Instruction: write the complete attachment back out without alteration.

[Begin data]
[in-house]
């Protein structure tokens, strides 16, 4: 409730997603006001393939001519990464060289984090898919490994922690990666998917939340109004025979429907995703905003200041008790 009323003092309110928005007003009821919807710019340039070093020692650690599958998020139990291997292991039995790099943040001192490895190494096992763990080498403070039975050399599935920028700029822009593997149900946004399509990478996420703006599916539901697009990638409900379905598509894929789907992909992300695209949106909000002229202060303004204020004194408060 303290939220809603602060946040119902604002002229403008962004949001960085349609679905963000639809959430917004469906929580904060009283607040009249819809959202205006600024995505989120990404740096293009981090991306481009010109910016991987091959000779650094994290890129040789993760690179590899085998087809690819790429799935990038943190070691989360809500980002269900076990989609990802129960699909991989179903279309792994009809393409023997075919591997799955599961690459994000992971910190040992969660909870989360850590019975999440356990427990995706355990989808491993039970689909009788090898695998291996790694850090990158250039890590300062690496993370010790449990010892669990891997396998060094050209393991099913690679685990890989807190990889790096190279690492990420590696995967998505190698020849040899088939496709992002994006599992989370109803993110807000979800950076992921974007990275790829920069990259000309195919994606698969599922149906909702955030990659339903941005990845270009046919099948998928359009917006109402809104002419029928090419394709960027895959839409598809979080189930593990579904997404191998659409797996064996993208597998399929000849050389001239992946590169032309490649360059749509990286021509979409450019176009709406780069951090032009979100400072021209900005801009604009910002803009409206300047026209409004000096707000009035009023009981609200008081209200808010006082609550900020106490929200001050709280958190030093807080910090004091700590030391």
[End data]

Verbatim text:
[in-house]
């Protein structure tokens, strides 16, 4: 409730997603006001393939001519990464060289984090898919490994922690990666998917939340109004025979429907995703905003200041008790 009323003092309110928005007003009821919807710019340039070093020692650690599958998020139990291997292991039995790099943040001192490895190494096992763990080498403070039975050399599935920028700029822009593997149900946004399509990478996420703006599916539901697009990638409900379905598509894929789907992909992300695209949106909000002229202060303004204020004194408060 303290939220809603602060946040119902604002002229403008962004949001960085349609679905963000639809959430917004469906929580904060009283607040009249819809959202205006600024995505989120990404740096293009981090991306481009010109910016991987091959000779650094994290890129040789993760690179590899085998087809690819790429799935990038943190070691989360809500980002269900076990989609990802129960699909991989179903279309792994009809393409023997075919591997799955599961690459994000992971910190040992969660909870989360850590019975999440356990427990995706355990989808491993039970689909009788090898695998291996790694850090990158250039890590300062690496993370010790449990010892669990891997396998060094050209393991099913690679685990890989807190990889790096190279690492990420590696995967998505190698020849040899088939496709992002994006599992989370109803993110807000979800950076992921974007990275790829920069990259000309195919994606698969599922149906909702955030990659339903941005990845270009046919099948998928359009917006109402809104002419029928090419394709960027895959839409598809979080189930593990579904997404191998659409797996064996993208597998399929000849050389001239992946590169032309490649360059749509990286021509979409450019176009709406780069951090032009979100400072021209900005801009604009910002803009409206300047026209409004000096707000009035009023009981609200008081209200808010006082609550900020106490929200001050709280958190030093807080910090004091700590030391």